How Will Olympians Keep From Getting Zika In Rio? Organizers Aren't Downplaying The Threat

Since the Zika virus epidemic in Brazil gained international attention, the future of the 2016 Rio Olympic Games seemed uncertain. The virus' ties to microcephaly and Guillain-Barre syndrome forced Olympic committees all over the world to consider whether they could safely send teams to South America. How will Olympians keep from getting Zika in Rio? Health agencies and Olympic officials suggest that athletes take specific precautions to avoid infection.

In February, the Centers for Disease Control and Prevention advised pregnant women to consider avoiding both the Summer Olympic Games and the Paralympic Games due to concerns about microcephaly caused by the Zika virus, according to Forbes. Many athletes wait to have kids until their training for the Olympics is complete, according to The Boston Globe. Though it seems clear a Zika infection is not a threat to future pregnancies, Olympians who contract the virus could travel back home and then spread it after a local mosquito bites them. Men face a different kind of uncertainty: Zika virus can be sexually transmitted and may live in semen for months, the Daily Mail reported.

Some organizations encourage athletes to attend the games without fear. World Health Organization director Margaret Chan told USA Today Sports that while Zika virus is genuinely dangerous, Brazil is working hard to fight the epidemic:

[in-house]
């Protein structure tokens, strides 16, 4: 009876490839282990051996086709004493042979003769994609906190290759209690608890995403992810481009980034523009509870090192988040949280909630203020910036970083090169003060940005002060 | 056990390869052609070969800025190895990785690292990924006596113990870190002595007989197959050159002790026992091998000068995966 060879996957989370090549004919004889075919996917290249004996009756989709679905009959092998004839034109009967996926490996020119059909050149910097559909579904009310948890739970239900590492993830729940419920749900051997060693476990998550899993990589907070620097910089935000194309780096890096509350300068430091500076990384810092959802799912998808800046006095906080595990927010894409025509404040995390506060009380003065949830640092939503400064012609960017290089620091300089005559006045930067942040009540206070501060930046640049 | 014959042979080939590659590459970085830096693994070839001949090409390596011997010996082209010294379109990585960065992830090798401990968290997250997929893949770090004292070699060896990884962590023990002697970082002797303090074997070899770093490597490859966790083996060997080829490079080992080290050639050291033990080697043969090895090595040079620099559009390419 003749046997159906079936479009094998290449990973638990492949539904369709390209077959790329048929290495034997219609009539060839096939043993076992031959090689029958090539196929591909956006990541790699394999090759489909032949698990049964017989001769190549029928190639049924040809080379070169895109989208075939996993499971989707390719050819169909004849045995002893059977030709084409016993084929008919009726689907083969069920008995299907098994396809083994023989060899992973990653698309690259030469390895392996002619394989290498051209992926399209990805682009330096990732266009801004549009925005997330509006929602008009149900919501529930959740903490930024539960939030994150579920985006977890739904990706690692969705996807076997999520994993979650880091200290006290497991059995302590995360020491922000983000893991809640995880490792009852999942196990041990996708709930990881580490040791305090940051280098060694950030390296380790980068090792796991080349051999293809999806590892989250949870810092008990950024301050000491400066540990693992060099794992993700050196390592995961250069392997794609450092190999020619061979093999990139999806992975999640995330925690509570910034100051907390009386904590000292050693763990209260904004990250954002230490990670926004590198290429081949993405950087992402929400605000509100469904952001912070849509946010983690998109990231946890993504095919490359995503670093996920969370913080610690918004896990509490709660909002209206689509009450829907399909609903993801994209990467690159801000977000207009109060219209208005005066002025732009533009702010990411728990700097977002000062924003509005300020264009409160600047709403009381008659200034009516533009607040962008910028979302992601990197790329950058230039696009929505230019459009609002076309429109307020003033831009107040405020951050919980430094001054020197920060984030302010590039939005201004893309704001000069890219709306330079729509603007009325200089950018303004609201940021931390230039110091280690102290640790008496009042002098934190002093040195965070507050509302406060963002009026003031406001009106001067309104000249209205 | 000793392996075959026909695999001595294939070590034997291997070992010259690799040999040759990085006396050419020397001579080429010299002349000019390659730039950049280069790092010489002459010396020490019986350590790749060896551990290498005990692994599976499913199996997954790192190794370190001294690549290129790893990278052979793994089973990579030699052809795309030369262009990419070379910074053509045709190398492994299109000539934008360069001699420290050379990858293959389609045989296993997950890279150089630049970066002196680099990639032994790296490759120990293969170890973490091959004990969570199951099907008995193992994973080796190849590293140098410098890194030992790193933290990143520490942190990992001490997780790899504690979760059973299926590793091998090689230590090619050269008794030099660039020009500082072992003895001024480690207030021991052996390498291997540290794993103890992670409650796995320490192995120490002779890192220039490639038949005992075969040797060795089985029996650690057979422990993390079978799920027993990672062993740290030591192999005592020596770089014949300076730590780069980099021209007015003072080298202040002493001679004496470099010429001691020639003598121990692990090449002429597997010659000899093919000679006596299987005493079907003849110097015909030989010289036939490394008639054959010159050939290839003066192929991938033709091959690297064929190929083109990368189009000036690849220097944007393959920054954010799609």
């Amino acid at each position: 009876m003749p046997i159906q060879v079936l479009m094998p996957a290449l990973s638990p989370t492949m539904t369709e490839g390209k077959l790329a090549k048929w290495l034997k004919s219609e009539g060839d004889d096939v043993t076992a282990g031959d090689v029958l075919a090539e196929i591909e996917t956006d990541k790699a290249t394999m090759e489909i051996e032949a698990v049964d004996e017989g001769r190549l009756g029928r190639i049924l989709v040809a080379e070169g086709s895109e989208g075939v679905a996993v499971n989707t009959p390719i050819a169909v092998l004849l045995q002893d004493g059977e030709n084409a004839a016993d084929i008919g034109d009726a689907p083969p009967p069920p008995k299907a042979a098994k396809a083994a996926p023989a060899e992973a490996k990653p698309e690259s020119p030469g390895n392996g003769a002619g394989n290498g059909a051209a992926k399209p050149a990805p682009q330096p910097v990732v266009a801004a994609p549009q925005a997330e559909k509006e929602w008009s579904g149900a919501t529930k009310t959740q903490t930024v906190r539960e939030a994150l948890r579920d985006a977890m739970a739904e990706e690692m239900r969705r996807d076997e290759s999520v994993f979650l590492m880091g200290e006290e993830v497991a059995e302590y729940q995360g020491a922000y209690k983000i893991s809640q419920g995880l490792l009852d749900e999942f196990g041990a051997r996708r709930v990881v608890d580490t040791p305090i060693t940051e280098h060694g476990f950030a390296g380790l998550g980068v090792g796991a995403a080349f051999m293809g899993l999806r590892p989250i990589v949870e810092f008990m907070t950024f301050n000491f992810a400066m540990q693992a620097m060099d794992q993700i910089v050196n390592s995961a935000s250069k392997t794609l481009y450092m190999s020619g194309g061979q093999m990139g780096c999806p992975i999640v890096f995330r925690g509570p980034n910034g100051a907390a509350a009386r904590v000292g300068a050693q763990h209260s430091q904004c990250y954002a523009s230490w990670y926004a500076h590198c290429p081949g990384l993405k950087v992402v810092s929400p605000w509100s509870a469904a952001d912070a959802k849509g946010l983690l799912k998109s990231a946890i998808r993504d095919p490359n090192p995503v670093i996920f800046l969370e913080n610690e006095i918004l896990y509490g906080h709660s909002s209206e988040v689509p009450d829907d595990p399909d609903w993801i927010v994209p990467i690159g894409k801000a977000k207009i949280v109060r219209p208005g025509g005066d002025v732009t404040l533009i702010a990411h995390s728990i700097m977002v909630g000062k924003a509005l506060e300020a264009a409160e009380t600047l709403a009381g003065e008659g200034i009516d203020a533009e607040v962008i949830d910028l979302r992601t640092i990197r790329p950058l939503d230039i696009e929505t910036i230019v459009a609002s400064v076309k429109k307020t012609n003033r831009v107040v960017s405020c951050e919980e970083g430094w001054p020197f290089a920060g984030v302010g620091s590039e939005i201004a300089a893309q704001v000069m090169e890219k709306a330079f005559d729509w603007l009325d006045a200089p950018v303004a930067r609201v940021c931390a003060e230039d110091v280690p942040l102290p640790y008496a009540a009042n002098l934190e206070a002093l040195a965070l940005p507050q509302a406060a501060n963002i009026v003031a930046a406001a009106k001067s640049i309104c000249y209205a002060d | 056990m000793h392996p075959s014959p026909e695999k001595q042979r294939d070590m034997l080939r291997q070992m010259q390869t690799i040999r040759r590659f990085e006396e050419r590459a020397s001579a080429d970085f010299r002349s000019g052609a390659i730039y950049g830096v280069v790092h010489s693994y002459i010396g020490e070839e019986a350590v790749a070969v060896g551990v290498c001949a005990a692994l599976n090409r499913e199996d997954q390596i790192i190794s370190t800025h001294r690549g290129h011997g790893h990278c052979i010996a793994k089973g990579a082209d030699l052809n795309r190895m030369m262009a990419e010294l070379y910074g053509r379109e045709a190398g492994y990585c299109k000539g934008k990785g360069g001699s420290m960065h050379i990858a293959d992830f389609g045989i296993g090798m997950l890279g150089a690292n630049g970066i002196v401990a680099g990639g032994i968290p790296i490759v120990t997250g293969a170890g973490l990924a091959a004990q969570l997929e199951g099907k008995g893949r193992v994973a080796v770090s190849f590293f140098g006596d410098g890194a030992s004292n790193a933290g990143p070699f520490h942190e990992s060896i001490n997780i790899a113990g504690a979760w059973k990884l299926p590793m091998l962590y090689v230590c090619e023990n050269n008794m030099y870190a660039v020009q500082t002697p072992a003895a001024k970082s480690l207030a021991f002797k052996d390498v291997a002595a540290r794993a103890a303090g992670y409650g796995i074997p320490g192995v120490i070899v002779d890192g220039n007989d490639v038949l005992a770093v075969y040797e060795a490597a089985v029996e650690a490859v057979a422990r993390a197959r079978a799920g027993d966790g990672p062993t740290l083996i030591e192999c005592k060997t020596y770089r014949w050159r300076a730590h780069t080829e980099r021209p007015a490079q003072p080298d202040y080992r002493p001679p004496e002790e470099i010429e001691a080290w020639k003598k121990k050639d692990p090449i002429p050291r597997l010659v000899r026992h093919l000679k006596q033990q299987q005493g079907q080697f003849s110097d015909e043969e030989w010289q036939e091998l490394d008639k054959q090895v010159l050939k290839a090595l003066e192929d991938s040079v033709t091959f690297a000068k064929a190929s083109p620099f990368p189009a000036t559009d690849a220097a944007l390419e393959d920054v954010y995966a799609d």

This is the time for solidarity because we have a very formidable enemy. Zika is a mysterious and tricky virus. We are going into a long haul. We don’t know what surprises it will continue to deliver.

And, the timing of the Olympics works in Brazil's favor. According to The Boston Globe, the summer games are actually taking place during the country's winter, when the number of mosquitos is at its lowest. As of February, organizers were also inspecting facilities to ensure that there would be no places on the grounds where mosquitos could easily breed. President Dilma Rousseff is confronting Zika virus at the federal level, coordinating 40,000 health inspectors who are going door-to-door to conduct tests, USA Today reported.

Some countries are taking protection of athletes into their own hands. Though news of Zika virus' spread came too late to lead to competition uniform alterations, South Korea's Olympic committee designed uniforms for ceremonies and training with the epidemic in mind, according to U.S. News & World Report. Athletes will wear long pants and long sleeves; the fabric is packed with mosquito repellent.

Even if they don't have special uniforms, there are steps athletes can take to stay safe. Organizers encourage those attending the games to wear mosquito repellent, The Guardian reported. The director of medical services for the Rio Olympic Games, João Granjeiro, said that athletes should turn their air conditioners on and keep their windows closed in order to keep mosquitos out of their rooms. Though organizers are struggling to sell tickets to a wary public, the Olympics are still expected to move forward as scheduled.